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Yazidi refugees escape ISIS, still desperate for rescue

NORTHERN IRAQ — Whoever built this tennis court probably never imagined refugees would be reclining there under temporary shelters. The sprawling picnic area, once a shady respite for Sunday leisure seekers is now a tent city — home to more than 4,000 Yazidi refugees from Northern Iraq.

These mothers, uncles, cousins and children walked seven days through the desert to escape ISIS in August 2014. Their current home has clean water and working toilets, but the camp has only one clinic staffed by a doctor and a few nurses who struggle to meet the medical needs of thousands.

Several months ago, I learned of the urgent need for dentists to treat the people here. I invited an experienced field dental team from the U.S. to come serve the refugees in the camp. They arrived with a portable chair, instruments and supplies to treat a variety of challenges. During their time here, they were able to treat the patients with the most severe conditions — abscesses and painful, deep infections that could spread throughout the body.

One of the nurses at the camp, Murad*, himself a 23-year-old refugee, was overwhelmed by the team’s willingness to come all the way from the U.S. — at their own expense — just to meet the needs of his people here in a “dangerous” part of the world. I got to know the soft-spoken Yazidi one evening after the crowd of ailing refugees had finally dispersed from the clinic building.

“You made us feel like people,” he said. The dehumanizing experience of being a refugee weighed heavily on him. From the time he left his home in northern Iraq until now, he had been working as a nurse, usually unpaid, caring for countrymen who had fallen ill on the arduous journey. Using his medical skills enabled him to maintain his dignity along the way, but many other Yazidis suffered a more tragic fate.

Crisis counselors who worked in the refugee camp stated in a report, “Most of the people we encountered were suffering from traumatic grief. The most traumatized age and social group seemed to be the young women. Many of them wept as they recounted horror stories of their friends and sisters being captured and sold into slavery. They recounted abuse and torture and expressed grief over the past and the atrocities that continue to befall their captured loved ones. One expressed survivor guilt, another expressed hatred for the perpetrator of such violence, and another wept in miserable resignation for her plight in life.”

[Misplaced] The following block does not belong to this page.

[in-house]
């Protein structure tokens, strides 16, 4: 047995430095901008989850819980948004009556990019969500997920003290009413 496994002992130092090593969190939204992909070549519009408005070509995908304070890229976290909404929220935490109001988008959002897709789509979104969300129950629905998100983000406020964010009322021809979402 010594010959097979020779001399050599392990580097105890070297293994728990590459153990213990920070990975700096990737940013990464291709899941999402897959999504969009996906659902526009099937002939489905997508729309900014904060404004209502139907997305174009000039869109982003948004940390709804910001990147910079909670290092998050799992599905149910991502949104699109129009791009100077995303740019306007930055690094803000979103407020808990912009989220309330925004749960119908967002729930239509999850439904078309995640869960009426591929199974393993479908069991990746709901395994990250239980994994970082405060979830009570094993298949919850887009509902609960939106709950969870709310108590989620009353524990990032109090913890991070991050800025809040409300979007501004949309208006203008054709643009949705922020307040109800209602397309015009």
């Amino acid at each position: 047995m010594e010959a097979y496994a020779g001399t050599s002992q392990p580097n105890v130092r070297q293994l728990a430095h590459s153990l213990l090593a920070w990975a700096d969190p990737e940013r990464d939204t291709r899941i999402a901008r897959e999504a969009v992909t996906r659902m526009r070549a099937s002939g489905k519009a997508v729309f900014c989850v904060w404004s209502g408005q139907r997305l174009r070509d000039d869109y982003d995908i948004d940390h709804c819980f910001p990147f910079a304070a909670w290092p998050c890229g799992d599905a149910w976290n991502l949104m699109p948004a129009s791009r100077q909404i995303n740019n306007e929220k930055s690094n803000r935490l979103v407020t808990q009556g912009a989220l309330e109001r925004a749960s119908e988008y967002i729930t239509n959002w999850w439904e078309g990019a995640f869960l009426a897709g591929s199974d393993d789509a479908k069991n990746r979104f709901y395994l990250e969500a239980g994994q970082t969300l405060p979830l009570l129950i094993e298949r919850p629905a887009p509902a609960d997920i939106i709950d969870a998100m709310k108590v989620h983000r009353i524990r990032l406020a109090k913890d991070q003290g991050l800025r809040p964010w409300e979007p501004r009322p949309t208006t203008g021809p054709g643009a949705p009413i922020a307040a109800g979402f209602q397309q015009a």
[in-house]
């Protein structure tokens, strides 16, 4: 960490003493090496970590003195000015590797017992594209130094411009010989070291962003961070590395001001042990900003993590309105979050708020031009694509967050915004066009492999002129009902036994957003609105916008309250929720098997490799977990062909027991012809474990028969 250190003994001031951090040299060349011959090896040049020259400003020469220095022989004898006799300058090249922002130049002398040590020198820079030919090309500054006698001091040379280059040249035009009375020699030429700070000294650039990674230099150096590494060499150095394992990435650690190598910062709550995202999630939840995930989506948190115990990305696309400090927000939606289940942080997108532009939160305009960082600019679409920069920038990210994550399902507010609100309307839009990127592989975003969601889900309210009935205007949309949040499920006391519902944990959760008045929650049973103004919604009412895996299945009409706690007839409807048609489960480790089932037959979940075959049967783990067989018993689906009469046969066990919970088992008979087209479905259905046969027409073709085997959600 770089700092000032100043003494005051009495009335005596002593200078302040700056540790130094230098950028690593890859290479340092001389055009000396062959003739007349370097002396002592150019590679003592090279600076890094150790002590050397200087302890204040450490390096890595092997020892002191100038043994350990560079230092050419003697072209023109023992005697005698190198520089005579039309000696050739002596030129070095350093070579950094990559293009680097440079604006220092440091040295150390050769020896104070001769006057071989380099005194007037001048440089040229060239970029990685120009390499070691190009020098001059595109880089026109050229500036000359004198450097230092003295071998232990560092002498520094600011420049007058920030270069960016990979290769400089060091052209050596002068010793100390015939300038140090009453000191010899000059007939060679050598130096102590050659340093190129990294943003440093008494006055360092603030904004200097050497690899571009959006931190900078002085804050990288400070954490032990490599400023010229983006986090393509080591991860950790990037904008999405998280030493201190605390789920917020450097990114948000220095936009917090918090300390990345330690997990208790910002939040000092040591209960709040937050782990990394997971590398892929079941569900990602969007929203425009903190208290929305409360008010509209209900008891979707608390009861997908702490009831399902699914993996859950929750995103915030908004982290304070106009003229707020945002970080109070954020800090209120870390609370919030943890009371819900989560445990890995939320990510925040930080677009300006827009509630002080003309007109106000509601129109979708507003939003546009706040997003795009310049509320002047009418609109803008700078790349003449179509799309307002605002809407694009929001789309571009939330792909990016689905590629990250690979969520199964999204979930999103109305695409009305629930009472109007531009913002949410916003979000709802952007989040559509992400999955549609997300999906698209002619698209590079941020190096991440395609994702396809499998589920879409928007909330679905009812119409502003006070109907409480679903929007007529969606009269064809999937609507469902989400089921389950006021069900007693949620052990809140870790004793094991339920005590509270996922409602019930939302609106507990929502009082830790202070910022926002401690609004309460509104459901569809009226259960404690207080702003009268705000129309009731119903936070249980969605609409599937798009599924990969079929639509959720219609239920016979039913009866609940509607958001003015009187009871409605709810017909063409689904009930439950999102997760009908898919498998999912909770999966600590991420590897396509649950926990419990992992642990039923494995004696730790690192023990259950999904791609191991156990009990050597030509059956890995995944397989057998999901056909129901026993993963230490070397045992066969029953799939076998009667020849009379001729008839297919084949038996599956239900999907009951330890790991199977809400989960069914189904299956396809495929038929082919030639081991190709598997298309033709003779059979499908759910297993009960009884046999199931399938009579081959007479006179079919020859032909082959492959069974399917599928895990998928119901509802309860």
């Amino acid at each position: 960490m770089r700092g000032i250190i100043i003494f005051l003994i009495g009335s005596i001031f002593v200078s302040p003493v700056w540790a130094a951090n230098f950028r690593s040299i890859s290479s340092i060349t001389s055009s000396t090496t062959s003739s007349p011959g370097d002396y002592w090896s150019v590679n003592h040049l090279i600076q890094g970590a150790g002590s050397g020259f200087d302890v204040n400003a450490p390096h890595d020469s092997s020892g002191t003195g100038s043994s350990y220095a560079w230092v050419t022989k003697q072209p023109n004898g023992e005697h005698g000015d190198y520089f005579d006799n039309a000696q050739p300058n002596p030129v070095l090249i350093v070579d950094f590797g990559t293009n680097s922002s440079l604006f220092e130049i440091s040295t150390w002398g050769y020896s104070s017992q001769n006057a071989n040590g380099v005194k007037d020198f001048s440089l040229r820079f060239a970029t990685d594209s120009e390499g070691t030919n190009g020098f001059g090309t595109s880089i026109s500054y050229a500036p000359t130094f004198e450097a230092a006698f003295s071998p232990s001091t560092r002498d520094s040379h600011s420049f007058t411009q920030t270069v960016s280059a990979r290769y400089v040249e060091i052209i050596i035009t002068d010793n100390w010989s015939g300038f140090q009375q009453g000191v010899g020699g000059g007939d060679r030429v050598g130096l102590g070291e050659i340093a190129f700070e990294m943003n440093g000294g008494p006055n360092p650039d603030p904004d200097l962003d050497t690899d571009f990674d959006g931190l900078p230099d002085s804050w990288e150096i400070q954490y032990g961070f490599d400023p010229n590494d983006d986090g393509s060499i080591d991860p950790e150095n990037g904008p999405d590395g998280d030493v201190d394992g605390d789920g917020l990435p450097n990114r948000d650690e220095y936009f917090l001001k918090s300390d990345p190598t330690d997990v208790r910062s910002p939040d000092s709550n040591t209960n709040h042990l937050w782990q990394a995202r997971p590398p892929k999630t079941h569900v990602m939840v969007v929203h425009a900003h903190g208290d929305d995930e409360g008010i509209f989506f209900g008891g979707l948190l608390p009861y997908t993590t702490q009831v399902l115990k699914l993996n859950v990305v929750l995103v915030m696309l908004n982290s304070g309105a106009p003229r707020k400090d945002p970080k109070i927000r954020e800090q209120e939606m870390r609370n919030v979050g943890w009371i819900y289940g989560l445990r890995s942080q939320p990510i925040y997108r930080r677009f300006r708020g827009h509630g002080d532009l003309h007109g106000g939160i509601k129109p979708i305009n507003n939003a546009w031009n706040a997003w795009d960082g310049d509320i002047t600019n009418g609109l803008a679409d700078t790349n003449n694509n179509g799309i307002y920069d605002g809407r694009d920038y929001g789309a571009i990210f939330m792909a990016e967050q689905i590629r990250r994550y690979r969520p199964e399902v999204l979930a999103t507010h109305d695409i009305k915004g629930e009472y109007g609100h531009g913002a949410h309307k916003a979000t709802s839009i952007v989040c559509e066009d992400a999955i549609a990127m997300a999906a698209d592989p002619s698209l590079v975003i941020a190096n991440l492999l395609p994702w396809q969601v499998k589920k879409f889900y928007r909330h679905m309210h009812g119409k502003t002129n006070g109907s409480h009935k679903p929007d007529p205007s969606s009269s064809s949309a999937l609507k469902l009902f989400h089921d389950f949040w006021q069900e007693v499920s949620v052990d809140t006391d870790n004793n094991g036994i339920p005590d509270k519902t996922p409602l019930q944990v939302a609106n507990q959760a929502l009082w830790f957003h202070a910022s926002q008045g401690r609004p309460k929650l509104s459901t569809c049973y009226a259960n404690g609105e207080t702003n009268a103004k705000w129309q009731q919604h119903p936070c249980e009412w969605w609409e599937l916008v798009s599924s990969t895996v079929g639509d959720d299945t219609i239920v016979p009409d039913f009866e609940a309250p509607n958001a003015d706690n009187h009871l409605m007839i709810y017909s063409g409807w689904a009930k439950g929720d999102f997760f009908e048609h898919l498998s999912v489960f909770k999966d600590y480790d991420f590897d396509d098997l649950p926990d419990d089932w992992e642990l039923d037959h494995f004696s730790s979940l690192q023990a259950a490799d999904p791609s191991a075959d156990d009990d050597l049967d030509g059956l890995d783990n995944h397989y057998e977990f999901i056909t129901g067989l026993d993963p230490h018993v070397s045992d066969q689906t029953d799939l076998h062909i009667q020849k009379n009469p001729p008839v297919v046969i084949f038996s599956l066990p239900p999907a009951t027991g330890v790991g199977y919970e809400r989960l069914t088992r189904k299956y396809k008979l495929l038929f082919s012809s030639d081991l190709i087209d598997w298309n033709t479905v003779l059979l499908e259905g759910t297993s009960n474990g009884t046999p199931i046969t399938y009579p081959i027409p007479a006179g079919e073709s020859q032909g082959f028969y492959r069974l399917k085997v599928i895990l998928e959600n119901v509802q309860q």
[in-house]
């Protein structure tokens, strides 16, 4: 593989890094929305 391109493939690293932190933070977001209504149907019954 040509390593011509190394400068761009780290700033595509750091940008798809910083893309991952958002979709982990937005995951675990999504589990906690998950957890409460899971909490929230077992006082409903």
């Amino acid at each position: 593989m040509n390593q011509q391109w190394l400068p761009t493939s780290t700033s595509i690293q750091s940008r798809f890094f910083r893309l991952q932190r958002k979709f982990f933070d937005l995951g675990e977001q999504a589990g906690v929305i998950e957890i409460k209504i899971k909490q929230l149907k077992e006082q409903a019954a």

Murad’s younger sister, Narin,* was kidnapped by ISIS fighters as their family fled their hometown. Murad explained, “She was held for ten months. We heard no word about her well-being. We didn’t know if she was still alive.” His clear light-brown eyes bore into me with anger and brokenness.

He then explained that one month ago the family received a request for a $30,000 ransom if they wanted to see their sister alive again. Somehow they scraped together the money, and their sister was dropped off in a city on the border between ISIS-controlled territory and Kurdish-controlled territory.

Murad showed me a choppy video on his phone of the emotional reunion. Even through the hugs, the tears and the wailing of relatives, Narin appeared in shock. She looked happy and hollow at the same time. A tear streamed down my face as I watched. “Oh, Lord, rescue these people,” I silently prayed.

Murad and Narin represent a terribly oppressed people. The Yazidi don’t want to go back to Iraq where ISIS threatens their lives, but in neighboring countries they are confined to camps where there is no possibility of finding work or buying property to establish a home. The Yazidis are a vulnerable minority stuck between the bitter Sunni-Shia divide in Iraq. Most are hoping a country in Europe or North America will open its doors and welcome them to begin a new life. But even more than a foreign home, they need a spiritual home.

I told Murad I was praying for his people. “Jesus Christ loved me first, so I love Him back by loving God and loving my neighbor, who is you,” I said.

Murad said he had always wanted to read the New Testament but had never found one. I helped him download an Arabic Bible onto his phone. He was thankful, but I knew that though he spoke Arabic, his heart language was Kurmanji Kurdish.

A few minutes before leaving the camp, I asked Murad if he would step into an examination room with me. I thanked him for sharing his life and his stories with me. I shared the Gospel with him and gave him an audio Bible in Kurmanji. I played some of Matthew for him. He strained as he listened at first, but his eyes lit up when he recognized his own heart language. He thanked me profusely and carefully slipped the device into his pocket as we prepared to go.

— by Rob White | BP

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